Beatchild makes art to feed the soul and expand his view of the world. Formerly known as Slakah the Beatchild, his sound ranges from Rock, Soul, Hip-Hop, Folk and everything in between. Growing up in “quite” Sarnia, Ont., Beatchild knew he was in need of a more exciting atmosphere. This brought him to Toronto, where he’s been working on music since 2001. “My soul wasn’t being fed in Sarnia, it’s not a great hub for music and art,” he told Chedo.
Beatchild has been in the Toronto scene for a long time. Beatchild has done production for Drake, Justin Nozuka, Glenn Lewis, & countless others. From his first album in ‘01 to his 2010 album Soul Movement Vol. 1, which featured Drake in his early days. Now, 17 years later, he’s released his latest project Heavy Rockin Steady.
In this interview, Beatchild dissects the creative process behind his latest project, how music expands the mind, and why listening to all genres enriches your view of the world. Below is an excerpt from our talk, play the podcast to hear more.
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Art stimulates a part of the brain that’s undervalued [11:00]
Beatchild: I have a son who is one and a half… since music is what I know, I’m going to provide that to him. I’m not going to force it on him but I want to give him the tools and if I see that he’s into drawing then I’m going to give him the tools that will feed him into that world. I think it’s really important to feed the hunger, especially in young children. Art stimulates a part of your brain that’s undervalued. I can think of times being in school, going to music class. THose memories are in a different part of my brain. It feels different. If you don’t have those experiences then that part of your mind is not accessed, and it’ll just lay dormant. It goes beyond music and art too, you just need to have an open mind about things. Because different experiences, stimulates your soul, your mind, your heart in different ways.
Good trap vs. crap trap [17:30]
Beatchild: I love trap music. I don’t listen to it religiously but I’ve taken the time to understand that frequency. When you understand it, and you watch people connect to the frequency, it’s really cool. Once you can feel that frequency, then you can distinguish between the good trap and crap trap. But it’s a frequency, there’s a rhythm, there’s a cadence, there’s a swag. There’s an identity, there’s a culture, as with many different subcultures and sub-genres. There were definitely elements that kind of influenced pop music in trap music. Everything is influenced by everything, so once you understand what people are connecting to –since music is communication– once you understand what’s communicating the best, whether it’s lyrical, melodic, rhythmic, whatever it is. Once you understand which [sound] is communicating the best, then it broadens your pallet. You have these unique textures and rhythms that you can apply to what you already know.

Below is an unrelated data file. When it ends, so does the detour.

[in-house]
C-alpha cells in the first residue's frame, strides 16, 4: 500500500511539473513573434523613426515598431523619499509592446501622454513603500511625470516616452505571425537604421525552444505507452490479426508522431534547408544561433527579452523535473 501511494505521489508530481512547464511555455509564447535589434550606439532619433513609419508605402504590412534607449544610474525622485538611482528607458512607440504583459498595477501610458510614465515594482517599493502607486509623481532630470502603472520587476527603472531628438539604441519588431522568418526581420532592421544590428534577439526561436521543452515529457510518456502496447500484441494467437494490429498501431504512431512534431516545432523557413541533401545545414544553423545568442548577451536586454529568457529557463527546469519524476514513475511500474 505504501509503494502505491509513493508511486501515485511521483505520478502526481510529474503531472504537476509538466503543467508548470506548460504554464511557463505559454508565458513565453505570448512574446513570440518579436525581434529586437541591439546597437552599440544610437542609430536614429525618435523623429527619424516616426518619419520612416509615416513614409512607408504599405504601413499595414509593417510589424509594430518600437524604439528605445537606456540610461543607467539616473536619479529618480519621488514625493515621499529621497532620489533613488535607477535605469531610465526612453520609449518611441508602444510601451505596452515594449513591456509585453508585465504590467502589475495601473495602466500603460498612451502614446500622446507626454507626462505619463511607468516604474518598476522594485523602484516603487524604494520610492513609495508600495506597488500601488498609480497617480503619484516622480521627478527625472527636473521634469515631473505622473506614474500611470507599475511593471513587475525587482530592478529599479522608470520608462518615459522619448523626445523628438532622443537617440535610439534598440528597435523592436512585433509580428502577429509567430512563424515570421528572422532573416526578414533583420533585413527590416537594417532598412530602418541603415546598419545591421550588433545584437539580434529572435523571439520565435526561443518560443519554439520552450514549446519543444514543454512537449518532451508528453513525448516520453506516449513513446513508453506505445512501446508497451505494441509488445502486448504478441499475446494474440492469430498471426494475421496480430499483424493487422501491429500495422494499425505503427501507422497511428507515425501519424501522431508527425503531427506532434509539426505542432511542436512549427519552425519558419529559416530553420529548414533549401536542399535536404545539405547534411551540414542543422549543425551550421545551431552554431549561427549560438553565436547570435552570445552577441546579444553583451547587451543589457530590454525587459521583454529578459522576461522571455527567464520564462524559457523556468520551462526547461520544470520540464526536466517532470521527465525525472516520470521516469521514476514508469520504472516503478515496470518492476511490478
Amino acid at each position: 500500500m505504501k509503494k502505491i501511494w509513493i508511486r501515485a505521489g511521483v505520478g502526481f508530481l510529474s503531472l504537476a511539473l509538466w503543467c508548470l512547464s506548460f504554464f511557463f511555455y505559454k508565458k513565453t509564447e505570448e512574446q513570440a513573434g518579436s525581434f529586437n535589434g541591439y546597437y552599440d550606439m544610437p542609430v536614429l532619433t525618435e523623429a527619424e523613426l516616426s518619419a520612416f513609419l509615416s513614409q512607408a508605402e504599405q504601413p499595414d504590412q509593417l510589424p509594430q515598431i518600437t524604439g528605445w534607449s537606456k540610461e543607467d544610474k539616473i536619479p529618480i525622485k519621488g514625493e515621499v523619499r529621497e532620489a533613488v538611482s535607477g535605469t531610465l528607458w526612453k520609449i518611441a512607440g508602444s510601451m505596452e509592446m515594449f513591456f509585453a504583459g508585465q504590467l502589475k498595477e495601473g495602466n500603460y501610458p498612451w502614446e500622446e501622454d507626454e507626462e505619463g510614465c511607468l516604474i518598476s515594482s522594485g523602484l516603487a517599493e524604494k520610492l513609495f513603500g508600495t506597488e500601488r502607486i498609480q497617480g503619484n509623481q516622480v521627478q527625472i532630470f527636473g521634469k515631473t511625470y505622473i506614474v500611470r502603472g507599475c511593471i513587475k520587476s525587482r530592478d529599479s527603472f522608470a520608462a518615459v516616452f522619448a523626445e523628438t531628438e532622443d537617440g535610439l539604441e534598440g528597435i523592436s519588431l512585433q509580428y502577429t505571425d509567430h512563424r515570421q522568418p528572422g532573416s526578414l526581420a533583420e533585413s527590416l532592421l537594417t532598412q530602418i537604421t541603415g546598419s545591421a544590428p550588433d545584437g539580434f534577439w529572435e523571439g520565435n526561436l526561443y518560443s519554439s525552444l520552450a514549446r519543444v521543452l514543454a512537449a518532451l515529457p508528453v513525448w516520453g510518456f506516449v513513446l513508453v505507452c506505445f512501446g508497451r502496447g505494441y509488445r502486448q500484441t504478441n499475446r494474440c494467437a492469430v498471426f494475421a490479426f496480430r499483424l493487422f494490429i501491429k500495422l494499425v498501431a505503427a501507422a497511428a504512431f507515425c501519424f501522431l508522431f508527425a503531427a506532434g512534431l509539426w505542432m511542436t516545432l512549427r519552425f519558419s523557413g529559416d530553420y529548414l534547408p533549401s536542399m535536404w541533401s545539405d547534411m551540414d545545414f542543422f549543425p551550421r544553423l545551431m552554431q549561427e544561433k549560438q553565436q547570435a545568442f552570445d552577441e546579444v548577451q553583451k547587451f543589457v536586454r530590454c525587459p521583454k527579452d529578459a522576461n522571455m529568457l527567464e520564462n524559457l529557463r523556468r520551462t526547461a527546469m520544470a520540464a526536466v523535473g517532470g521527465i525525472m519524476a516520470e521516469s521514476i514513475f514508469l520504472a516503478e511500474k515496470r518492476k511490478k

What are you aiming for? [34:45]
Beatchild: I think it’s a journey, it’s never accomplished and done… It comes back to listening again. If I only listen to my album, then I’m going to think that it’s the best album that there ever was. Then I will never grow past that. If I hear something that’s much better than this, then I’m going to be inspired, and I’m going to aim for that next. If you don’t know what you’re aiming for, you can’t aim for anything. If there are no targets then what are you aiming at? Are you aiming for yourself? You don’t want to aim for yourself, that’s where you’re currently are. You need reference points, you need to hear things that are better, and greater.
Chedo: So what did you aim for on this project?
Beatchild: I was listening to everything man. Sometimes it’s about collaboration too. When you collaborate and somebody shoots an idea, that’s an idea that’s not in your vantage point. Now the next line you come up with has to be really good as well. That’s a way of aiming something better. I find too that when you co-write with somebody, you step your game up. Because I want to bring to the table, something that’s going to make you say “Yeah!” So we’re both digging for the best lines we can come up with. So that’s one way I did it, some of the best songs on Heavy Rockin Steady were co-written.